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I'm new to this and I've read a tutorial on this page: http://www.melyssagriffin.com/use-gmail-custom-domain/

The author of the tutorial wrote about her experiences of setting up a custom domain name in her e-mail address for her webpage so something like office@mywebsite.com. Now, what I don't understand is how the confirmation process works i.e. how the email provider verifies that I really own the domain. And this seemed weird to me - Gmail only requires that the owner of the website puts some unique HTML code on their website as a confirmation. What surprised me is that there was no third-party involved. Nobody contacted for example the company who registered the domain (e.g. GoDaddy) or anyone else. It seems to me that a Gmail bot just scanned the webpage, saw the pasted HTML code and basically said "ok, you're good to go".

So what does prevent me from becoming a new email provider and setting up an email with an already taken domain like mymail@google.com or mymail@reddit.com?

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    And how would you go about putting a specifically crafted HTML string in one of Google's files? I'm quite interested frankly. – MadWard Jun 9 '16 at 15:18
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In short: You cannot simply set up a rogue Google or Reddit e-mail server, because DNS.


E-mail clients and servers rely upon DNS in very much the same way most web browsers and websites do. When a node has a package that requires delivery to an address at domain.tld, that node will first query their DNS servers to retrieve the MX record for that domain. The MX record, in turn, points to the registered IPs or hostnamefor the e-mail servers for that domain.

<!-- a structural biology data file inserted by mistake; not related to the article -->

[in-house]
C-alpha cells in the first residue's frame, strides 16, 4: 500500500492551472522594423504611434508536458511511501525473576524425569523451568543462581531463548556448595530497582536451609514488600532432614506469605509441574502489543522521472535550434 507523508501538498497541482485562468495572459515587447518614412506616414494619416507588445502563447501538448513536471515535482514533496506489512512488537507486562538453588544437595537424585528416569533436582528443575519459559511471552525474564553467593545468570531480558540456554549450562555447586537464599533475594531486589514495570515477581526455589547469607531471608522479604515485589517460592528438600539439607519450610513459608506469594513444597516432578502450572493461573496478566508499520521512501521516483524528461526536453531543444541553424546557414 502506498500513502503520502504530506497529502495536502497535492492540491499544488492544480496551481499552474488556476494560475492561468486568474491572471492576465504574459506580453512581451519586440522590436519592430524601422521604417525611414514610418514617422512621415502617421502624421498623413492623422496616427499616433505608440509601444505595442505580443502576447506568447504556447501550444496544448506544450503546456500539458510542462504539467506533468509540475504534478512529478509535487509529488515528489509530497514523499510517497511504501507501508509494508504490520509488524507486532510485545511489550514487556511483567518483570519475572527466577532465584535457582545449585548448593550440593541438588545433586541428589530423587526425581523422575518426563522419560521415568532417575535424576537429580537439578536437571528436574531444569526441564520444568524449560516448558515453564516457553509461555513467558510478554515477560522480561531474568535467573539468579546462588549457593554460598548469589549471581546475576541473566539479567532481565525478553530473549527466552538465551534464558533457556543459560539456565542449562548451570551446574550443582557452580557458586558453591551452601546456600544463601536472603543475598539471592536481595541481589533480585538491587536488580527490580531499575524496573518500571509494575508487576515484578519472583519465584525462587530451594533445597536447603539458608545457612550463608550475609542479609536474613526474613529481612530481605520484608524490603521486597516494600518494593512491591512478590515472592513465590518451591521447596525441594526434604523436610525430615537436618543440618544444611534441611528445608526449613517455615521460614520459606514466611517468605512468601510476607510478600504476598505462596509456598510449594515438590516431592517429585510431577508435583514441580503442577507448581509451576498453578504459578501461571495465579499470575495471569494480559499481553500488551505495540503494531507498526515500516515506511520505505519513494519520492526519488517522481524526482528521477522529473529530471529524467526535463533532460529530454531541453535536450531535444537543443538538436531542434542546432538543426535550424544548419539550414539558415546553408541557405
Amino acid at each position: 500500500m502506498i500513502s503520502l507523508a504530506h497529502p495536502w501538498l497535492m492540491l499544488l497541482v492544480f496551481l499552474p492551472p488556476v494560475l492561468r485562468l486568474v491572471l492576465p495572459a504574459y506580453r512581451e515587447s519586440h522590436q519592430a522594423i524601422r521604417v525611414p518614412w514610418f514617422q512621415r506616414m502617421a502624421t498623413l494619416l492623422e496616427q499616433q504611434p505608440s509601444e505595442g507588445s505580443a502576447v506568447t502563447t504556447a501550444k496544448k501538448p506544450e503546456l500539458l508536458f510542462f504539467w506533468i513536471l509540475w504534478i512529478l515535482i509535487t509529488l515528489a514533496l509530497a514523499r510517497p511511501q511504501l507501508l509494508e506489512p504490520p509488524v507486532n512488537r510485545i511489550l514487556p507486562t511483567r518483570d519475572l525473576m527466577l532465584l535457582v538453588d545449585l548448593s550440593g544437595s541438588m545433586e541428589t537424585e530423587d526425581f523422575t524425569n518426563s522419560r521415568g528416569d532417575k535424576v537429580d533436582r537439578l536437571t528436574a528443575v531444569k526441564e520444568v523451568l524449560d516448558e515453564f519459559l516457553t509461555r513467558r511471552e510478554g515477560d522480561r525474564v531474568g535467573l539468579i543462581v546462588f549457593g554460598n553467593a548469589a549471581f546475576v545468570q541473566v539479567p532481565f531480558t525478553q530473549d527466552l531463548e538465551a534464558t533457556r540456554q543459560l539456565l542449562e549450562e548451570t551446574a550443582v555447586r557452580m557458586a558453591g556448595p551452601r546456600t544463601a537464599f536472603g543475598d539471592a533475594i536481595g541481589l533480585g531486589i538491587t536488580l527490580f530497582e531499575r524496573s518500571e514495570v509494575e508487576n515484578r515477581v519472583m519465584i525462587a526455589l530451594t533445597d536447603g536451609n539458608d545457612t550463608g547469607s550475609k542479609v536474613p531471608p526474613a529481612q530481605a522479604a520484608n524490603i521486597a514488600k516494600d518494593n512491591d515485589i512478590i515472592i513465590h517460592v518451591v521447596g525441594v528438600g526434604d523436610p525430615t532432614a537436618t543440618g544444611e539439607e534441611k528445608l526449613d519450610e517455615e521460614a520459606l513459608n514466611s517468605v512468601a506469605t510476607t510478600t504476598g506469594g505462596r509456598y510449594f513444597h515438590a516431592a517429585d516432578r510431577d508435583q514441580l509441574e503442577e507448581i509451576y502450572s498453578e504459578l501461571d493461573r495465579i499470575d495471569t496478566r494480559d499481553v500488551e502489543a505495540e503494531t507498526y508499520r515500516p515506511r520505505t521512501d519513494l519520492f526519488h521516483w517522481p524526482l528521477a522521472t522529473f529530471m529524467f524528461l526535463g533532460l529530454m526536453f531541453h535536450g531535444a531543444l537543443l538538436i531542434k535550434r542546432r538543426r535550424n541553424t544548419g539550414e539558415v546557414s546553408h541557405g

Even if you set up your e-mail server, and configured it to accept mail for domain.tld, it would never receive mail for that domain unless the person in control of the domain's DNS included your server in their MX records. Of course, there are ways that DNS could be spoofed or a system could be pointed to a rogue DNS server. But those are beyond the scope of this discussion.

Aside from making sure you're not trying to set up a spoof mail server, the dependency upon DNS is another reason Google and similar services require this type of verification for custom domains. The verification process requires that you post a unique string in a location which requires a DNS lookup to reach. If the service provider can verify that you have posted the string there, then they know that you at least have control of the DNS records for that domain.

(Whether control of those records was legitimately obtained is, to a certain degree, not their concern. It's largely up to the DNS provider to make sure unauthorized users cannot modify the records.)

If you don't have control of the DNS records, then no e-mail provider will be able to service your custom domain. Thus, why would they go through the trouble, and expend the resources, to set up a server that won't provide the functionality their customer expects?

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Since the site is on the domain, it bears reason that the owner of said domain, or an administrator of said domain, will have FTP access that allows them to modify the site and paste the code-key into the webpage.

In regards to the google.com or reddit.com options, you'd have to be able to modify the site (probably the www.google.com/index or www.reddit.com/index pages specifically) to be able to gain access. Can you? No? Then you must not be the owner of the domain.

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